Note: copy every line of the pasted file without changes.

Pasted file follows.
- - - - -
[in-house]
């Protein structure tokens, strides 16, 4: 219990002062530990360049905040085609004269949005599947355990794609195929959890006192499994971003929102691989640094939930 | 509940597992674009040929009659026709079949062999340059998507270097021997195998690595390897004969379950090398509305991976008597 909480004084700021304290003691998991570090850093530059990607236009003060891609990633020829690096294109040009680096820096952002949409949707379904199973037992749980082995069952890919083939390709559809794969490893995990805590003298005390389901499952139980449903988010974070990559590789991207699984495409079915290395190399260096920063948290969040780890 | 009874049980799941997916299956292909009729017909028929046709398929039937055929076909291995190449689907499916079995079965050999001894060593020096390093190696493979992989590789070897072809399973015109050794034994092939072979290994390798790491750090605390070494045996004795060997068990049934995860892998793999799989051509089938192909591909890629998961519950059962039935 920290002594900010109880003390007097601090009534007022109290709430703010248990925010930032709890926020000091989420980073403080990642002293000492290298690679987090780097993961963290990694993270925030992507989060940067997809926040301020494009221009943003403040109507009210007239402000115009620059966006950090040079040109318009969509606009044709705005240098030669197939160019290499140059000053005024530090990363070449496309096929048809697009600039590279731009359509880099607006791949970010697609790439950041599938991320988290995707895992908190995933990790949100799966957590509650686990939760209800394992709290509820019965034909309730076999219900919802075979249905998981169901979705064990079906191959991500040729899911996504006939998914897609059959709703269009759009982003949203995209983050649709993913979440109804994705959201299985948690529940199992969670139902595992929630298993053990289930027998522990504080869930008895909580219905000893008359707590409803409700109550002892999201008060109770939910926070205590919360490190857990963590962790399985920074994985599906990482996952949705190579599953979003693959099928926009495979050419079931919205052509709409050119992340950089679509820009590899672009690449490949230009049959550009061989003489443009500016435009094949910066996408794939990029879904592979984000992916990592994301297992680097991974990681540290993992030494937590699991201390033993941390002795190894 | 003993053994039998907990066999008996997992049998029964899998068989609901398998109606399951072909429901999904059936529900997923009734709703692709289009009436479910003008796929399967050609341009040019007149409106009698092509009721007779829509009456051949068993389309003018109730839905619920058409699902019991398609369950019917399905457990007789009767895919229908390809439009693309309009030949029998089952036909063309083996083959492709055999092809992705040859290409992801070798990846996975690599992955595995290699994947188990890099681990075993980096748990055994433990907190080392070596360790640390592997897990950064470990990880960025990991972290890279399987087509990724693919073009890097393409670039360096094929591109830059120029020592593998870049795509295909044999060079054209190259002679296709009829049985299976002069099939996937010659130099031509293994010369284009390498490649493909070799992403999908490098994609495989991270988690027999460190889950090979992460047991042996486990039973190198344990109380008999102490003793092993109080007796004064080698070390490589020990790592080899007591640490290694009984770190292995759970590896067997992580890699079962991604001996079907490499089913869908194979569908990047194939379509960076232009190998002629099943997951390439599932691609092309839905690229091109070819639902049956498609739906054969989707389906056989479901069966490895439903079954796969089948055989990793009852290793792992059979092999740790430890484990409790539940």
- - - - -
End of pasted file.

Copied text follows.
[in-house]
């Protein structure tokens, strides 16, 4: 219990002062530990360049905040085609004269949005599947355990794609195929959890006192499994971003929102691989640094939930 | 509940597992674009040929009659026709079949062999340059998507270097021997195998690595390897004969379950090398509305991976008597 909480004084700021304290003691998991570090850093530059990607236009003060891609990633020829690096294109040009680096820096952002949409949707379904199973037992749980082995069952890919083939390709559809794969490893995990805590003298005390389901499952139980449903988010974070990559590789991207699984495409079915290395190399260096920063948290969040780890 | 009874049980799941997916299956292909009729017909028929046709398929039937055929076909291995190449689907499916079995079965050999001894060593020096390093190696493979992989590789070897072809399973015109050794034994092939072979290994390798790491750090605390070494045996004795060997068990049934995860892998793999799989051509089938192909591909890629998961519950059962039935 920290002594900010109880003390007097601090009534007022109290709430703010248990925010930032709890926020000091989420980073403080990642002293000492290298690679987090780097993961963290990694993270925030992507989060940067997809926040301020494009221009943003403040109507009210007239402000115009620059966006950090040079040109318009969509606009044709705005240098030669197939160019290499140059000053005024530090990363070449496309096929048809697009600039590279731009359509880099607006791949970010697609790439950041599938991320988290995707895992908190995933990790949100799966957590509650686990939760209800394992709290509820019965034909309730076999219900919802075979249905998981169901979705064990079906191959991500040729899911996504006939998914897609059959709703269009759009982003949203995209983050649709993913979440109804994705959201299985948690529940199992969670139902595992929630298993053990289930027998522990504080869930008895909580219905000893008359707590409803409700109550002892999201008060109770939910926070205590919360490190857990963590962790399985920074994985599906990482996952949705190579599953979003693959099928926009495979050419079931919205052509709409050119992340950089679509820009590899672009690449490949230009049959550009061989003489443009500016435009094949910066996408794939990029879904592979984000992916990592994301297992680097991974990681540290993992030494937590699991201390033993941390002795190894 | 003993053994039998907990066999008996997992049998029964899998068989609901398998109606399951072909429901999904059936529900997923009734709703692709289009009436479910003008796929399967050609341009040019007149409106009698092509009721007779829509009456051949068993389309003018109730839905619920058409699902019991398609369950019917399905457990007789009767895919229908390809439009693309309009030949029998089952036909063309083996083959492709055999092809992705040859290409992801070798990846996975690599992955595995290699994947188990890099681990075993980096748990055994433990907190080392070596360790640390592997897990950064470990990880960025990991972290890279399987087509990724693919073009890097393409670039360096094929591109830059120029020592593998870049795509295909044999060079054209190259002679296709009829049985299976002069099939996937010659130099031509293994010369284009390498490649493909070799992403999908490098994609495989991270988690027999460190889950090979992460047991042996486990039973190198344990109380008999102490003793092993109080007796004064080698070390490589020990790592080899007591640490290694009984770190292995759970590896067997992580890699079962991604001996079907490499089913869908194979569908990047194939379509960076232009190998002629099943997951390439599932691609092309839905690229091109070819639902049956498609739906054969989707389906056989479901069966490895439903079954796969089948055989990793009852290793792992059979092999740790430890484990409790539940």